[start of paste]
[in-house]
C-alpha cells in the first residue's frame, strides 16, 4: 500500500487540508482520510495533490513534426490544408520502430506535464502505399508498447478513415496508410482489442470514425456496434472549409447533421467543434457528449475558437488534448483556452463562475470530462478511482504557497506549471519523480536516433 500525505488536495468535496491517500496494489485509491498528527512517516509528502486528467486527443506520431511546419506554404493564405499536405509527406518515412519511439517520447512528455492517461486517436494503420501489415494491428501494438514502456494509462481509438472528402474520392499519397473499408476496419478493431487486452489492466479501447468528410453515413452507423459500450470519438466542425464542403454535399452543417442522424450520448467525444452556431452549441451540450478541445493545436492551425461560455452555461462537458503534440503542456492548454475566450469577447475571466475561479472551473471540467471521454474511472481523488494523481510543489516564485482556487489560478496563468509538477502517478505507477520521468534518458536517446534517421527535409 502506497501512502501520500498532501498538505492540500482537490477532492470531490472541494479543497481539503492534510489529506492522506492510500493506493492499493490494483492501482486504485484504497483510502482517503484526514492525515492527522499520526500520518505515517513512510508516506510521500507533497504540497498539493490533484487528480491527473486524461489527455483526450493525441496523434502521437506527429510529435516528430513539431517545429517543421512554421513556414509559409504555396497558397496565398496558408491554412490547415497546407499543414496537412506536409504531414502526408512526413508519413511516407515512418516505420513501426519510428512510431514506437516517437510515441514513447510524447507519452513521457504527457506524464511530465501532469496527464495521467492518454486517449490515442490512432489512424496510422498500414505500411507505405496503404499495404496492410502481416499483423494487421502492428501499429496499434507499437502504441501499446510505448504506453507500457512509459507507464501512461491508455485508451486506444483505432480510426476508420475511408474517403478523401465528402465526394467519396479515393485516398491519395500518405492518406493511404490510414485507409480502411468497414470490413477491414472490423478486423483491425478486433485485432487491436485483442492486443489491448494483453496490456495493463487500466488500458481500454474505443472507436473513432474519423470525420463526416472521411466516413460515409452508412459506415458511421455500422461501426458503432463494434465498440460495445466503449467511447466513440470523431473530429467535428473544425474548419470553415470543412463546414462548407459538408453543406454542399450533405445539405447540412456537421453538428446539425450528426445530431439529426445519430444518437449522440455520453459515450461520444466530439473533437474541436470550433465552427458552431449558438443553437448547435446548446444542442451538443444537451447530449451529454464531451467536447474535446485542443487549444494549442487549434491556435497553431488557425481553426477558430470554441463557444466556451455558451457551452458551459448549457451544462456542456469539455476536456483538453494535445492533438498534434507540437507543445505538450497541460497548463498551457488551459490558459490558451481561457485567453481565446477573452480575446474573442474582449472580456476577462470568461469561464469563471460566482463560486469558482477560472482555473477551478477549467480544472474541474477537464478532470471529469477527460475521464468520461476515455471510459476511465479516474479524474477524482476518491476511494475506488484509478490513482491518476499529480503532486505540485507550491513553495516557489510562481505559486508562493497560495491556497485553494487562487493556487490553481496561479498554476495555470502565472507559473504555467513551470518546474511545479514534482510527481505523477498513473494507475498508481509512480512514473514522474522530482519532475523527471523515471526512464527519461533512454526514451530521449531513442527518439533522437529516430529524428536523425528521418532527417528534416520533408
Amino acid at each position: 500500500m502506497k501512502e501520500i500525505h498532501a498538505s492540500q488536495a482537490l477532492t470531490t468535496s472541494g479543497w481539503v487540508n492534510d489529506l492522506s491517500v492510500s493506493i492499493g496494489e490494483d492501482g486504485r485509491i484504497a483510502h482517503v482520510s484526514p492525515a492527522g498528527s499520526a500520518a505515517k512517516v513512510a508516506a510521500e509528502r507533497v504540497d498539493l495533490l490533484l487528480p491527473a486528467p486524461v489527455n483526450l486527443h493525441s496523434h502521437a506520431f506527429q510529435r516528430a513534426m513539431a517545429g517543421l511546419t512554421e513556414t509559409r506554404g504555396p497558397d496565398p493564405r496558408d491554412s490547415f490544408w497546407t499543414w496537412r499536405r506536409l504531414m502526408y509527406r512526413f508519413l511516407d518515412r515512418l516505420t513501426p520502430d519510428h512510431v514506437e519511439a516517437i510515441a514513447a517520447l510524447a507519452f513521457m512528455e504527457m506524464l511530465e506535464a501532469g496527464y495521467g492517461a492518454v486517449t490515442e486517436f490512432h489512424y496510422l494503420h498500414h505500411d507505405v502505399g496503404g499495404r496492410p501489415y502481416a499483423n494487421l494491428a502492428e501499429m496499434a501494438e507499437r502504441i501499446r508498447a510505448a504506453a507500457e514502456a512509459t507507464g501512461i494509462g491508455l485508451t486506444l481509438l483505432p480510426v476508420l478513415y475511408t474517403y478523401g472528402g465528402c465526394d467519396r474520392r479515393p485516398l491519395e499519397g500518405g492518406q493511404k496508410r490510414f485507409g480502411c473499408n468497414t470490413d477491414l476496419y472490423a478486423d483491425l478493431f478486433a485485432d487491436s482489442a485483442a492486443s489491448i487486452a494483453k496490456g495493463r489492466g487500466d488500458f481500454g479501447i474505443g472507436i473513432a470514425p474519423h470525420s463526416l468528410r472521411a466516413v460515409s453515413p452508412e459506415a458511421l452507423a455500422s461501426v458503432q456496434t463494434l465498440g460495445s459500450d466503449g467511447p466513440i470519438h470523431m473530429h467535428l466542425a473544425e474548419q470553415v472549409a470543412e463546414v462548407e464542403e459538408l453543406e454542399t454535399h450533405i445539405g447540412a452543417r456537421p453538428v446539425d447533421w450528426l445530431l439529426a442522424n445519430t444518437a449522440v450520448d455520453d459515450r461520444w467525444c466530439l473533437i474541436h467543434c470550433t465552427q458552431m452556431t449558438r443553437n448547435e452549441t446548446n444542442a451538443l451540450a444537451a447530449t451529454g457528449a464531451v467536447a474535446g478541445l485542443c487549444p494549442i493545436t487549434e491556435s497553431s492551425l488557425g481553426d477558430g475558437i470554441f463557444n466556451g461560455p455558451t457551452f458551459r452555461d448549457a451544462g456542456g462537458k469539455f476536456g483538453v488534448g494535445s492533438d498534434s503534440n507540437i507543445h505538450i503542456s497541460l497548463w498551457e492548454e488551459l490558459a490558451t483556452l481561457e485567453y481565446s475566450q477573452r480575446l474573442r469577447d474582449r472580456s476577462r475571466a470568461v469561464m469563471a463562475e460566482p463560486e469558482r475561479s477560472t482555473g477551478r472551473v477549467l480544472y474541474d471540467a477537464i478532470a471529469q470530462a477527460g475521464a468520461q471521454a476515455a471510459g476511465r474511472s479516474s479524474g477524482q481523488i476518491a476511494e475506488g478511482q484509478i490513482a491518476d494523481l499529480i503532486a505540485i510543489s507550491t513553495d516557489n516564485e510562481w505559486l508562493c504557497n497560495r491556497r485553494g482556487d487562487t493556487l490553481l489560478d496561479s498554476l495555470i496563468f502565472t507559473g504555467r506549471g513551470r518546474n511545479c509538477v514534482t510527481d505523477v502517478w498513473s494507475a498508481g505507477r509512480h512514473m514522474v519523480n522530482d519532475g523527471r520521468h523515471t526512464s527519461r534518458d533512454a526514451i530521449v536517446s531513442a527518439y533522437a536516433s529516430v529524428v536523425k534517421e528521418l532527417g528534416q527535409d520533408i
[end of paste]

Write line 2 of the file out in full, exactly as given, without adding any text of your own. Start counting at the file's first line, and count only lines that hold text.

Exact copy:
C-alpha cells in the first residue's frame, strides 16, 4: 500500500487540508482520510495533490513534426490544408520502430506535464502505399508498447478513415496508410482489442470514425456496434472549409447533421467543434457528449475558437488534448483556452463562475470530462478511482504557497506549471519523480536516433 500525505488536495468535496491517500496494489485509491498528527512517516509528502486528467486527443506520431511546419506554404493564405499536405509527406518515412519511439517520447512528455492517461486517436494503420501489415494491428501494438514502456494509462481509438472528402474520392499519397473499408476496419478493431487486452489492466479501447468528410453515413452507423459500450470519438466542425464542403454535399452543417442522424450520448467525444452556431452549441451540450478541445493545436492551425461560455452555461462537458503534440503542456492548454475566450469577447475571466475561479472551473471540467471521454474511472481523488494523481510543489516564485482556487489560478496563468509538477502517478505507477520521468534518458536517446534517421527535409 502506497501512502501520500498532501498538505492540500482537490477532492470531490472541494479543497481539503492534510489529506492522506492510500493506493492499493490494483492501482486504485484504497483510502482517503484526514492525515492527522499520526500520518505515517513512510508516506510521500507533497504540497498539493490533484487528480491527473486524461489527455483526450493525441496523434502521437506527429510529435516528430513539431517545429517543421512554421513556414509559409504555396497558397496565398496558408491554412490547415497546407499543414496537412506536409504531414502526408512526413508519413511516407515512418516505420513501426519510428512510431514506437516517437510515441514513447510524447507519452513521457504527457506524464511530465501532469496527464495521467492518454486517449490515442490512432489512424496510422498500414505500411507505405496503404499495404496492410502481416499483423494487421502492428501499429496499434507499437502504441501499446510505448504506453507500457512509459507507464501512461491508455485508451486506444483505432480510426476508420475511408474517403478523401465528402465526394467519396479515393485516398491519395500518405492518406493511404490510414485507409480502411468497414470490413477491414472490423478486423483491425478486433485485432487491436485483442492486443489491448494483453496490456495493463487500466488500458481500454474505443472507436473513432474519423470525420463526416472521411466516413460515409452508412459506415458511421455500422461501426458503432463494434465498440460495445466503449467511447466513440470523431473530429467535428473544425474548419470553415470543412463546414462548407459538408453543406454542399450533405445539405447540412456537421453538428446539425450528426445530431439529426445519430444518437449522440455520453459515450461520444466530439473533437474541436470550433465552427458552431449558438443553437448547435446548446444542442451538443444537451447530449451529454464531451467536447474535446485542443487549444494549442487549434491556435497553431488557425481553426477558430470554441463557444466556451455558451457551452458551459448549457451544462456542456469539455476536456483538453494535445492533438498534434507540437507543445505538450497541460497548463498551457488551459490558459490558451481561457485567453481565446477573452480575446474573442474582449472580456476577462470568461469561464469563471460566482463560486469558482477560472482555473477551478477549467480544472474541474477537464478532470471529469477527460475521464468520461476515455471510459476511465479516474479524474477524482476518491476511494475506488484509478490513482491518476499529480503532486505540485507550491513553495516557489510562481505559486508562493497560495491556497485553494487562487493556487490553481496561479498554476495555470502565472507559473504555467513551470518546474511545479514534482510527481505523477498513473494507475498508481509512480512514473514522474522530482519532475523527471523515471526512464527519461533512454526514451530521449531513442527518439533522437529516430529524428536523425528521418532527417528534416520533408